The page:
This is an archived article that was published on in 2012, and information in the article may be outdated. It is provided only for personal research purposes and may not be reprinted.

Art in the public square is not a modern concept. It's been around for centuries, of course, long before it was called "public art." But art as an instrument of communicating story and heritage is something of a bygone era. If it weren't, the word "cantastoria," to sing history or story, might be more common a word.

"Cantastoria," the Utah Museum of Contemporary Art's new exhibit of works transmitting unique aspects and themes of nations and cultures, attempts to recapture the old ways art kept societies vital in visual language.

"This theme envelops the basic desire for kinship between peoples and the methods by which we hold on to our histories," said Aaron Moulton, senior curator of exhibitions at UMOCA. "The exhibition analyzes the museum's primary function as a storyteller of culture while the artworks poetically decode our diaristic instincts and weaknesses."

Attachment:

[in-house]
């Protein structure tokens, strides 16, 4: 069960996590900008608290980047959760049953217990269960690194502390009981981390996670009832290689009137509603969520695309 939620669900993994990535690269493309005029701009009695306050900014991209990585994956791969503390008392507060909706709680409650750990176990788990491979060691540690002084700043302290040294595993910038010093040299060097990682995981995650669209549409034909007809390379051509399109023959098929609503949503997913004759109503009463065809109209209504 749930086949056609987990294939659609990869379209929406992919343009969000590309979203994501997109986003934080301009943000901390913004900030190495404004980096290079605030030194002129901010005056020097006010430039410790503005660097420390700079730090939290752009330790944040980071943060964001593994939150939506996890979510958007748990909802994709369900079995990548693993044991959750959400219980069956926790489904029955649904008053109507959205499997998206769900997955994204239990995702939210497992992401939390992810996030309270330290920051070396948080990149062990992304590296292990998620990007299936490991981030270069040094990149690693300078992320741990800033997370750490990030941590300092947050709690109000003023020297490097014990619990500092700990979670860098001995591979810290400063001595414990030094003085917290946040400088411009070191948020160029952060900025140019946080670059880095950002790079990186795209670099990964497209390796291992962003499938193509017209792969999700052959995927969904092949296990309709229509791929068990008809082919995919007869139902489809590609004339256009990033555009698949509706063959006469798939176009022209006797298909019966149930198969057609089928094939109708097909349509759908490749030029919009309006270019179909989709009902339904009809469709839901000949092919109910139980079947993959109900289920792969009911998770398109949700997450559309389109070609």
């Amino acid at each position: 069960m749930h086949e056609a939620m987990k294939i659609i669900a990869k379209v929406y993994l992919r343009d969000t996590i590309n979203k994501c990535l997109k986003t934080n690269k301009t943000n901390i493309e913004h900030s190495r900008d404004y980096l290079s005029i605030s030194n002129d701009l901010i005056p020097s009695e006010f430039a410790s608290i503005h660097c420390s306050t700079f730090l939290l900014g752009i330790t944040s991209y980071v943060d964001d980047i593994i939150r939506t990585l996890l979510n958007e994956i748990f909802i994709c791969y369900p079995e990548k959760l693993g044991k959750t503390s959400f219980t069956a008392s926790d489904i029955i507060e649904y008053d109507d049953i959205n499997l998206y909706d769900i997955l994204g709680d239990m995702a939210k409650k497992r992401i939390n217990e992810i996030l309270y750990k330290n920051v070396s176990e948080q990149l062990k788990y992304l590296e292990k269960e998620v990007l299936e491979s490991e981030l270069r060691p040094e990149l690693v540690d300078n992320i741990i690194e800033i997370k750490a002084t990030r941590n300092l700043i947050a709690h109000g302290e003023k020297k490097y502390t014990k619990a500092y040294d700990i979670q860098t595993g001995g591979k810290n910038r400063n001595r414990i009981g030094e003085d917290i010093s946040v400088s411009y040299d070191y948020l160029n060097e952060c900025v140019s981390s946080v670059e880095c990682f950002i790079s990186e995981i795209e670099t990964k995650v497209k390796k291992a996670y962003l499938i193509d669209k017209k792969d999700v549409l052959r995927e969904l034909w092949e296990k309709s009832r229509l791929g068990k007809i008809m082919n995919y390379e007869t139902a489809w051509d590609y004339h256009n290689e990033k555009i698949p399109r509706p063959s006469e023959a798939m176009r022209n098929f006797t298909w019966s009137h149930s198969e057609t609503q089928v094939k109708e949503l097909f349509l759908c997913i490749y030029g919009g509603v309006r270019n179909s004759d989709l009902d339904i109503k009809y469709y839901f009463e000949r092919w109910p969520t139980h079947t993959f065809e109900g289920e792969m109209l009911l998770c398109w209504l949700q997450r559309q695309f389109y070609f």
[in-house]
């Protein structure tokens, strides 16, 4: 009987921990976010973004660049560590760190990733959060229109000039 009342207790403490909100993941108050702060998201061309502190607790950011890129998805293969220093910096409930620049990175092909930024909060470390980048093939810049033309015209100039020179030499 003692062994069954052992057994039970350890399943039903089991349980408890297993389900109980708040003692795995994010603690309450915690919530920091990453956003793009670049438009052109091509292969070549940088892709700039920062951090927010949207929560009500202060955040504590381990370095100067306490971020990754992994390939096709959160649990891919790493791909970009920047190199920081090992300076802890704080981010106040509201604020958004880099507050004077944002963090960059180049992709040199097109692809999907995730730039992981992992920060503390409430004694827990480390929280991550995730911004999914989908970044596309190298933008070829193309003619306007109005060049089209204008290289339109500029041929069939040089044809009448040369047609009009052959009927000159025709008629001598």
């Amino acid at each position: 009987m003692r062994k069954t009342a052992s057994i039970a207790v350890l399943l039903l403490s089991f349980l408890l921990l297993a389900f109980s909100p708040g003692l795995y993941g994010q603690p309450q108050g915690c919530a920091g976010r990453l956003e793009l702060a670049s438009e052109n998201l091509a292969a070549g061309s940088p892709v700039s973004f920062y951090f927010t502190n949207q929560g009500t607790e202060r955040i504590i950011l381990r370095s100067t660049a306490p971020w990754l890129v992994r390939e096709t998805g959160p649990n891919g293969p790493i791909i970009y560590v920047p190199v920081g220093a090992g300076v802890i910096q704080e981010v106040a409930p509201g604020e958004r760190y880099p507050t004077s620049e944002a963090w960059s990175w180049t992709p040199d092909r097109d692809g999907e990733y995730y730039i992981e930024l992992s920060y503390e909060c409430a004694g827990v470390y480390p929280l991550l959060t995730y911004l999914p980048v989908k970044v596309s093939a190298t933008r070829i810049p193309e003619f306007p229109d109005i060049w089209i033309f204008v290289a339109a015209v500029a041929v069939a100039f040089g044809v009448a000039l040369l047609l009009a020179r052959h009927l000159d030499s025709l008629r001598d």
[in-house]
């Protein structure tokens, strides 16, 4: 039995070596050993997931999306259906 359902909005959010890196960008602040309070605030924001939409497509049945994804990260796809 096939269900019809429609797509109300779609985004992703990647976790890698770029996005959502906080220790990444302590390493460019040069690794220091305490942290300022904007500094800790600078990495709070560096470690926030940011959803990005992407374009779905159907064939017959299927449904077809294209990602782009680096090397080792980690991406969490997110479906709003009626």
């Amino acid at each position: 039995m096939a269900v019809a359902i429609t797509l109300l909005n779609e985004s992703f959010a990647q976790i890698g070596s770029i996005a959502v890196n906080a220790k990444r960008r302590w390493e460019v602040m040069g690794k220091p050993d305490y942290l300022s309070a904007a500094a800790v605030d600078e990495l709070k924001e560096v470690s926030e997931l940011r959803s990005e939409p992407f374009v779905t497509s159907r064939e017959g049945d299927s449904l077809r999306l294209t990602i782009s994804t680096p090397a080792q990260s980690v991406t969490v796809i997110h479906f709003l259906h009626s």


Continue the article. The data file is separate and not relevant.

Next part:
The late Bob Moss gets a nod, and a local angle on the offerings, with the exhibit of his one-of-a-kind works in homage to Brigham Young's Deseret alphabet. Other artists include Ignasi Aballi of Spain, Aram Bartholl of Germany, Aleksandra Domanovic of Slovenia and Omer Fast of Israel, among many others.

A far cry from the usual "stand and stare" art exhibit you might expect, this exhibit represents a unique angle on art's purpose and vision as an integral part of culture and society. UMOCA will host an opening reception for "Cantastoria" artists June 15, 7-9 p.m., with a curatorial lead gallery talk beginning at 7 p.m.

Twitter:@Artsalt —


When • June 5-Sept. 15, with opening reception for the artists June 15, 7-9 p.m. Curatorial lead gallery talk begins 7 p.m. Museum hours are Tuesday-Thursday and Saturday, 11 a.m.-6 p.m.; Friday, 11 a.m.-9 p.m.

Where • Utah Museum of Contemporary Art, 20 S. West Temple, Salt Lake City.

Info • Free. Call 801-328-4201 or visit